Wellbeing and stress management – what support is out there?

5 November 2018

As 2018 draws closer to an end, it is no doubt a busy period for both staff and students.

If you're a student reading this, you're probably amidst exam study preparations. You could also be in the final semester of your degree (be it undergraduate OR postgraduate). You might also be slightly anxious about completing your studies, graduating and wondering what you'll be doing next.

Whatever part of the ANU community you belong to, you're a part of a supportive network of peers.

We caught up with representatives from the Postgraduate and Research Students Association's (PARSA) incoming President Zyl Hovenga-Wauchope and PARSA's Equity Officer Bernard Cielo II to find out more about what PARSA offers those who may need some support.

We also asked them about what they do to de-stress.

"Institutionally, what we do in support of our members is provide self-care activities and opportunities related to stressful periods such as exams," Zyl says.

"For this month, what we did was generally give people time to relax, take a breather from studying, and play some board games at one of the restaurants in Civic," Bernard says.

During peak times where stress might be high, PARSA ramps up some of its activities for students.

"But we also recognise that wellness and well-being is something we need to be working on and supporting our members, to manage, throughout the year. That's why we have a number of activities such as the monthly meet up, we have an on-res event that's quite regular, we have a fortnightly unwind and a monthly movie," Zyl says.

"We recently held our Wellness Week where we held some self-care activities."

PARSA also recently hosted a wellness seminar called AWAKE, a mindfulness session on Fellows Oval delivered by the acting head of the ANU Counselling Service, Andrew Staniforth. Other self-care activities activities they hosted included a women's self-care activity with nourishing food, pampering goodies and painting, as well as a men's self-care activity at Truefitt and Hill for haircuts, scalp massage, or shave.

The Association also hosts monthly meetups for postgraduate students.

All of these activities are intended to foster a sense of community and connectedness, recognising the importance of friendship and having the opportunity to speak out with friends, he says.

Some activities such as the monthly movie provide students with the chance to be with others without feeling as if they have to engage in 'small talk' or conversation.

"For many people, they enjoy being around people and participating in an activity but it might be that they don't actually want to have an active conversation to participate in that, so that is one of the reasons we put on the movies," Zyl says.

Many of the activities also provide a break from the everyday stresses of life, whether they be study-related or related to finances.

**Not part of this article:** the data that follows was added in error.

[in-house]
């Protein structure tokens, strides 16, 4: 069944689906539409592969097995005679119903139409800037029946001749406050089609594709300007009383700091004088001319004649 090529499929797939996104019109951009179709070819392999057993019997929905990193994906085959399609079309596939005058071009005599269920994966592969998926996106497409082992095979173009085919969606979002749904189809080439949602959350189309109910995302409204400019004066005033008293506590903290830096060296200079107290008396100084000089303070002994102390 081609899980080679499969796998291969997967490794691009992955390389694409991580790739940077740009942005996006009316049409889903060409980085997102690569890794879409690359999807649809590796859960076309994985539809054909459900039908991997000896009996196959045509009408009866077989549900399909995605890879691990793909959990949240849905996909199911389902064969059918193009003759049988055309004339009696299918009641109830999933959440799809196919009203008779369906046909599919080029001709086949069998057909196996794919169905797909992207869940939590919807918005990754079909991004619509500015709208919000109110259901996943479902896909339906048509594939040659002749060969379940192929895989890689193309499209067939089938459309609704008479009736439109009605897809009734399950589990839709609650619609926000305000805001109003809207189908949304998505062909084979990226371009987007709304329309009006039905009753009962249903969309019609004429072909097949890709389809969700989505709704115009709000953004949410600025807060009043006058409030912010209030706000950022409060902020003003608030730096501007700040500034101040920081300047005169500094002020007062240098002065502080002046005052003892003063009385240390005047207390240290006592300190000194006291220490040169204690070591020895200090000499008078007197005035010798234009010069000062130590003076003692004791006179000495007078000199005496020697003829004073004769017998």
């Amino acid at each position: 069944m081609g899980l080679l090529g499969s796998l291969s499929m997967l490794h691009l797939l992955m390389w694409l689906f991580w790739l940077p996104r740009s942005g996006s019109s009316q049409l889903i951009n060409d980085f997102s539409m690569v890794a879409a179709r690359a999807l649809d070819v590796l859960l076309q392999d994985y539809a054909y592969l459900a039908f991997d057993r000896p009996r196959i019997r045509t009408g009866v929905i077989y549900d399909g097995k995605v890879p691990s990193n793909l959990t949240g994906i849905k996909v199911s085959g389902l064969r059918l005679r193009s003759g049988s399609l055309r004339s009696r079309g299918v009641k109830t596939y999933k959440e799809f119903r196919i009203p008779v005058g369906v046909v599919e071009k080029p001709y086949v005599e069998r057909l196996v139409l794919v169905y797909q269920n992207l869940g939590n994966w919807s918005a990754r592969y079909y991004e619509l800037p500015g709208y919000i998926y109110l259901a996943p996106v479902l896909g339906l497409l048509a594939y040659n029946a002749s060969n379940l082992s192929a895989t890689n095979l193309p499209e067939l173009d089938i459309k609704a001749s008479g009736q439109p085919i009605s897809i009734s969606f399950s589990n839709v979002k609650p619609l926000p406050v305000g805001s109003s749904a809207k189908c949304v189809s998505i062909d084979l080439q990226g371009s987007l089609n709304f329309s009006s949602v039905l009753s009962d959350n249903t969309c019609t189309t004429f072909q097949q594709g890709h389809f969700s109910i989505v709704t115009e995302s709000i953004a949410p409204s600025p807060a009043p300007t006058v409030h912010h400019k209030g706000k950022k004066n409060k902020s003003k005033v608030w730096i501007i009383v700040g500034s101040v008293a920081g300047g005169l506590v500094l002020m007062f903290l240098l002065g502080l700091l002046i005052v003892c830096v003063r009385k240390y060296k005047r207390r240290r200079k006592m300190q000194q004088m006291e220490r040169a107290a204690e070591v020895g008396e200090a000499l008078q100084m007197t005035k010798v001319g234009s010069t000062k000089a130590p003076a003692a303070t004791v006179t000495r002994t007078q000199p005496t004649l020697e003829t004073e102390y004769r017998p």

PARSA's coffee vouchers program is also back for exam week.

"The main advantage of that is for PARSA to reach out to the whole postgraduate community and also make them feel supported during the gruelling two-week exam period," Bernard says.

"It also gives the students a nudge to come out of their rooms and take time studying, grab a coffee and take a few moments to relax for themselves. I think that's a very important endeavour in itself."

To get involved with PARSA's social and wellness activities, or reach out, follow their facebook page.

What other activities can we do to de-stress?

According to Zyl:

  1. Board games help take the stress off of things. "You're socialising but it's not too extreme," Zyl says.
  2. Watch TV with friends or partners. "We've got a series we go through, one of us makes dinner and we hop into bed and watch television while we eat dinner."
  3. "I like playing video games, that's a soothing activity for me. I can be a bit of an anxious person sometimes so video games is something that helps me forget some of the complexities of things going on."
  4. Playing a musical instrument helps him to relax also.


  1. Plan your day. "Make some time for work and set aside time for recreational activities."
  2. Barnard is a big fan of the Pomodoro Technique, which involves working for 25 minutes at a time, followed by a short break before returning to another 25 minute block of work time.
  3. The Pomodoro Technique, mixed with using PARSA's 'Shut up and write' program sessions, makes for productive work sessions. "If you're writing a lot of things, it's a really effective way to go around that."

Being in a role that requires a lot of front-facing interaction with lots of people, Zyl admits that there are times where he needs to take time out.

"The reality is for me, sometimes I feel a little overwhelmed. Having met so many people and having to be in such a gregarious position. So often for me, it's recognising days when I'm feeling not so great and just accepting that maybe I need to go home and have a little bit of time for myself."

Undergraduate students

For undergraduate students, the ANU Students' Association and their various departments run regular events throughout the yearas well as specific events for marginalised groups within the community.

ANUSA recently held Less Stresstival, a once a semester event designed to provide stress relieving activities such as yoga, alpaca visits, free fruit, craft sessions and free lunches.

The Association also has ways to help students, for example, who can't afford to buy a healthy lunch or are too busy to cook.

The Brian Kenyon Student Space in Melville Hall, which is open from 8am to 8pm Monday to Friday, provides free board games, couches and space to relax. A free breakfast is provided between 8-10am weekdays. Free tea and coffee are also provided.

To find out about ANUSA's upcoming events that promote wellbeing, social interaction and avenues to de-stress, check out the events on their facebook page.